Scuba in the Gulf of Mexico?

Jul 12
Posted by Sarah Filed in destinations, Diver Education, oil spill

Scuba Shops still operating?

jimmyLast night while BBQing, we were flicking through channels and we saw the Jimmy Buffett free concert in Gulf Shores, AL. It made us wonder, as we looked at the overhead shots of 35,000 people on white sands, how badly are tourist dependent stores being affected? Are local SCUBA stores still operating? Are they able to navigate past the oil and still go diving? Is there anything out there to see? If the water has been closed to fishermen, how about Scuba Divers?

So, I’m going to set up a new page just for the Gulf area. If you are a Scuba Store or Scuba Diver in the Gulf Coast, anywhere from Port Isabel near South Padre Island, TX, up through Galveston, Mobile AL, Pensacola, Tampa and down to Key West, FL, let me know where you are and if you are still running trips into the Gulf.

Anyone who contacts me, I’ll put your information up on the Gulf Coast Diving page to let people know that they can still call you and arrange a trip. If you’re still operating, we don’t want you to lose money because people are just assuming you’re closed!

Use the Contact Page, let us know your website if you have one, phone number, if you’re still doing trips into the gulf, what kind of boats you have, what kind of diving you do, nitrox, liveaboard, night diving, etc and any other information that might be important for Scuba Divers to know.

If you own a Scuba Store, tell us if you sell Scuba gear and diving equipment, wetsuits, scuba masks, if you fill tanks with nitrox, etc.

Faith Hill has just confirmed that she will also be doing a concert in Gulf Shores, AL, so if you’re in the Gulf, let us know where you are so that we can tell people to take their Scuba Gear with them, or get some new diving equipment from you when they’re headed to the concert.

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Gulf Coast Oil Spill

May 24
Posted by Sarah Filed in destinations, Diver Education
<div class=\"postavatar\">Gulf Coast Oil Spill</div>

My husband Matt and I belong to a Jeep Club in San Antonio. They had arranged a trip to Corpus Christ and Port Aransas last weekend. We had been so slammed during the week, we thought about not going on the ride, since it was a 6am start and we wouldn’t get back till late that night. Then however, we thought about the oil spill in the Gulf and how it hadn’t reached Corpus Christi or Port Arthur yet and we should go down and enjoy the beach while it was still clean.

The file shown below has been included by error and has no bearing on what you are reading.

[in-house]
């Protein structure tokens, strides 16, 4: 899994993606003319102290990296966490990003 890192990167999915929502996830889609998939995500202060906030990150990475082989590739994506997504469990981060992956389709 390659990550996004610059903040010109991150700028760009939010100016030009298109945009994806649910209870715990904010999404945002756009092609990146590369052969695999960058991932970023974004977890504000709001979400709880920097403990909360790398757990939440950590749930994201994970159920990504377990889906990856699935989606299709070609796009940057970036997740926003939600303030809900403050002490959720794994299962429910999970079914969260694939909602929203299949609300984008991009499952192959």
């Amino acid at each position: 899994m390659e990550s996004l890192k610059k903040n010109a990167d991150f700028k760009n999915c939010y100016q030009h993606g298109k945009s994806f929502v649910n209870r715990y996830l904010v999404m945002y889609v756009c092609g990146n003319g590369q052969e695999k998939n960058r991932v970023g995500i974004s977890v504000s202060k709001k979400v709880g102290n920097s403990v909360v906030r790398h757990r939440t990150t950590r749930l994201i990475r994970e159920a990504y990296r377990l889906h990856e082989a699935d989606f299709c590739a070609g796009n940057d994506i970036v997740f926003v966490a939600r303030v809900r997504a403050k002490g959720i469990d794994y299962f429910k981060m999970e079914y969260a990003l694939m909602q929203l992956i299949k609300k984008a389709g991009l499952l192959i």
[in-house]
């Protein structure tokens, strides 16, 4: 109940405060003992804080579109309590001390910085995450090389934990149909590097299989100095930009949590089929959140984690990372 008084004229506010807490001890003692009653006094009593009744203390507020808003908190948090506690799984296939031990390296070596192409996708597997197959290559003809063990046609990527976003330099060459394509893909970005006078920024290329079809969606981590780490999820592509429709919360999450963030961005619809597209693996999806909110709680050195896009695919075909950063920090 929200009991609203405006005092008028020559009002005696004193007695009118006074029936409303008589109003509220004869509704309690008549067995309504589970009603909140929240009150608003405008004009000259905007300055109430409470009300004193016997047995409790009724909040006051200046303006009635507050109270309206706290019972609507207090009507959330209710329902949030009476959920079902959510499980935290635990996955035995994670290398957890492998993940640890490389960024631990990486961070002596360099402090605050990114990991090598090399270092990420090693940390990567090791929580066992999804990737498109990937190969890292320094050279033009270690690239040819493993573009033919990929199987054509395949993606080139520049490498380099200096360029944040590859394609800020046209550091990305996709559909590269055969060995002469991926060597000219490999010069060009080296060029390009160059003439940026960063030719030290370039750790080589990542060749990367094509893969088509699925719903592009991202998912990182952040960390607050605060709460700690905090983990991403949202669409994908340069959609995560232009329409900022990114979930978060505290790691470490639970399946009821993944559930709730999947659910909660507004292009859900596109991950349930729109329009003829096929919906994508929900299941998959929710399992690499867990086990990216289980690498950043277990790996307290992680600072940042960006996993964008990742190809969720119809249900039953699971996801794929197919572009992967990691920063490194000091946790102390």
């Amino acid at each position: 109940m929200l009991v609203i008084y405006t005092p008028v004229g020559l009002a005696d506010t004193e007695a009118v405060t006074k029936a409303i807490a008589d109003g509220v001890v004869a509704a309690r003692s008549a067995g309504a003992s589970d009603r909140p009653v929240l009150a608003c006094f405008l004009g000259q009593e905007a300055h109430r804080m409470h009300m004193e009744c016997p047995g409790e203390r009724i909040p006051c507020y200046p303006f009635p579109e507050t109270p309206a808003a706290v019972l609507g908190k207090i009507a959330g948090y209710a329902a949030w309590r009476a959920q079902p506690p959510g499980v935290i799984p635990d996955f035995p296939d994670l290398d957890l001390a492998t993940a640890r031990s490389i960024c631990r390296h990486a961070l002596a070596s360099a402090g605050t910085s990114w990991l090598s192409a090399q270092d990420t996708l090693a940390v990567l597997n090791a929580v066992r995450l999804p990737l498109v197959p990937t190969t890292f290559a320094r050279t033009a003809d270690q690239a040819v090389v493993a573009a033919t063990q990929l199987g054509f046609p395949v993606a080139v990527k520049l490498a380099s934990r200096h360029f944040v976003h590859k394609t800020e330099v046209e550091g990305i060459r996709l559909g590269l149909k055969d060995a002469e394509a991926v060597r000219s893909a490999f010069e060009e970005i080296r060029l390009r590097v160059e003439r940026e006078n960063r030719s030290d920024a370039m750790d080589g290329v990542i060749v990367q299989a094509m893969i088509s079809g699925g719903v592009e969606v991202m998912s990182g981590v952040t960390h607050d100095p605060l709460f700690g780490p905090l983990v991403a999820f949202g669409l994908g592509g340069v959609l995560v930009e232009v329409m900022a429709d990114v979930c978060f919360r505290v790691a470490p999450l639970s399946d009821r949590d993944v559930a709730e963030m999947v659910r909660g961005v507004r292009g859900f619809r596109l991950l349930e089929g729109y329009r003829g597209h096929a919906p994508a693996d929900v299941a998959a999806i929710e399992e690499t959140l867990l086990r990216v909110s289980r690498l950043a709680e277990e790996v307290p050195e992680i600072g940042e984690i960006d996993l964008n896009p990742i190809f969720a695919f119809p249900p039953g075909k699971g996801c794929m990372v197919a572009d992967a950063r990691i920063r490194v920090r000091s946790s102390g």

So we got up at 6am and headed to the meeting point on the SE side of town. We met up with another 5 jeeps and headed south. When we got to Corpus, we met up with the local Corpus Christi chapter. So we now had about 10 jeeps cruising up and down the beach.

We set up some easy ups and everyone sat and relaxed for a bit after the drive. The weather was perfect. It wasn’t brutally hot, there was a pleasant breeze, and the water was a balmy 86 degrees. Everyone took advantage of the crystal clear water, while discussing the possible effects of the oil spill hitting the coast line.

We saw little four wheelers going up and down the beach with turtle flags on there. Matt actually saw a large sea turtle swim next to him while he was out in the water. It’s currently turtle season, and the four wheelers were a sea patrol dedicated to making sure that when the turtle beach themselves that they don’t get run over by people like us driving up and down the beach.

I’m really hoping the spill doesn’t make it to the Texas coast. When I first moved to Texas 10 years ago, there was lots of oil on the beach. They actually had cleaning stations where they provided alcohol to wipe your feet before going back to your car. I had a pair of beautiful shoes ruined by the oil. There’s been a real effort to clean up the gulf and keep it clean. Scuba Divers even use the oil platforms to dive on. I can’t imagine the effect of the oil spill on the Scuba industry. With so many places to dive in the gulf, from the artificial reefs off the coast of Pensacola in Florida down to the Oil Rigs and Hammerhead dives off South Padre Island. In between the two are many Scuba shops and dive centers who’s livelihood is going to be severely affected by the spill. Then there’s the affect to the marine life.

Sure, there’s a small amount of oil leaking naturally in the gulf all the time. But nothing of this magnitude. From the abundance of wildlife on the Texas Flower Gardens to the manatees off Central Florida, the impact of the spill is going to be huge. If you live near the beach, go enjoy it while you can. Once Hurricane season starts, there’s no guessing where the oil will end up.

There are several civilian efforts to help clean up the coast. If you’d like to get involve with the cleanup, check out some of these places.

http://pascagoulariver.audubon.org/issues-action/oil-spill-efforts
http://www.2010oilspill.com/
http://www.oilspillvolunteers.com/

If you have a better list of volunteer opportunities, please reply below so that we can share the word.

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